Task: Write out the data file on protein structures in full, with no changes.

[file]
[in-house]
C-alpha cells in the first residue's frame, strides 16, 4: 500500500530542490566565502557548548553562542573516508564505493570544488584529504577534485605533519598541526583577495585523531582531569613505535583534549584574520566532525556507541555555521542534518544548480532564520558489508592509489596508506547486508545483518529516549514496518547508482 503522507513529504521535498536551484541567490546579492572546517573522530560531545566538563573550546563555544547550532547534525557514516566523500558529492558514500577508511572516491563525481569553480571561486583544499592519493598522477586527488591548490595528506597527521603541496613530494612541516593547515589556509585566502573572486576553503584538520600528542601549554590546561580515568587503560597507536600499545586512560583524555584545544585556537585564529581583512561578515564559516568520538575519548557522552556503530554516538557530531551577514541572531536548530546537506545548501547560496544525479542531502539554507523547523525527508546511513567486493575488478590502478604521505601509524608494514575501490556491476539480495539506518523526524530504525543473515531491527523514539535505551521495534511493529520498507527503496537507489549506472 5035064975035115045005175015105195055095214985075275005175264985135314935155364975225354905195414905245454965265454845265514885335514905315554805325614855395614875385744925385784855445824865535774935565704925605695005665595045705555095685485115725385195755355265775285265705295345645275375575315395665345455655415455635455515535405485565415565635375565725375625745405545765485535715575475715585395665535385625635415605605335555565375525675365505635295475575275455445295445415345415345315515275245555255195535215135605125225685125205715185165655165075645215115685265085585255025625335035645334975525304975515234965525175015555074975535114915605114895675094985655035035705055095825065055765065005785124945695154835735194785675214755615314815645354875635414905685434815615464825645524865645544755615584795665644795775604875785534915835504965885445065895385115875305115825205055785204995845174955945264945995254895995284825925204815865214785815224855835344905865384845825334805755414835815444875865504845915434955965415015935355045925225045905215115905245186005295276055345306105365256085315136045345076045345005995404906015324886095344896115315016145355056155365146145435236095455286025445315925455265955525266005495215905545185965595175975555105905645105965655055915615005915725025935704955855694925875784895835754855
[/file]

[in-house]
C-alpha cells in the first residue's frame, strides 16, 4: 500500500530542490566565502557548548553562542573516508564505493570544488584529504577534485605533519598541526583577495585523531582531569613505535583534549584574520566532525556507541555555521542534518544548480532564520558489508592509489596508506547486508545483518529516549514496518547508482 503522507513529504521535498536551484541567490546579492572546517573522530560531545566538563573550546563555544547550532547534525557514516566523500558529492558514500577508511572516491563525481569553480571561486583544499592519493598522477586527488591548490595528506597527521603541496613530494612541516593547515589556509585566502573572486576553503584538520600528542601549554590546561580515568587503560597507536600499545586512560583524555584545544585556537585564529581583512561578515564559516568520538575519548557522552556503530554516538557530531551577514541572531536548530546537506545548501547560496544525479542531502539554507523547523525527508546511513567486493575488478590502478604521505601509524608494514575501490556491476539480495539506518523526524530504525543473515531491527523514539535505551521495534511493529520498507527503496537507489549506472 5035064975035115045005175015105195055095214985075275005175264985135314935155364975225354905195414905245454965265454845265514885335514905315554805325614855395614875385744925385784855445824865535774935565704925605695005665595045705555095685485115725385195755355265775285265705295345645275375575315395665345455655415455635455515535405485565415565635375565725375625745405545765485535715575475715585395665535385625635415605605335555565375525675365505635295475575275455445295445415345415345315515275245555255195535215135605125225685125205715185165655165075645215115685265085585255025625335035645334975525304975515234965525175015555074975535114915605114895675094985655035035705055095825065055765065005785124945695154835735194785675214755615314815645354875635414905685434815615464825645524865645544755615584795665644795775604875785534915835504965885445065895385115875305115825205055785204995845174955945264945995254895995284825925204815865214785815224855835344905865384845825334805755414835815444875865504845915434955965415015935355045925225045905215115905245186005295276055345306105365256085315136045345076045345005995404906015324886095344896115315016145355056155365146145435236095455286025445315925455265955525266005495215905545185965595175975555105905645105965655055915615005915725025935704955855694925875784895835754855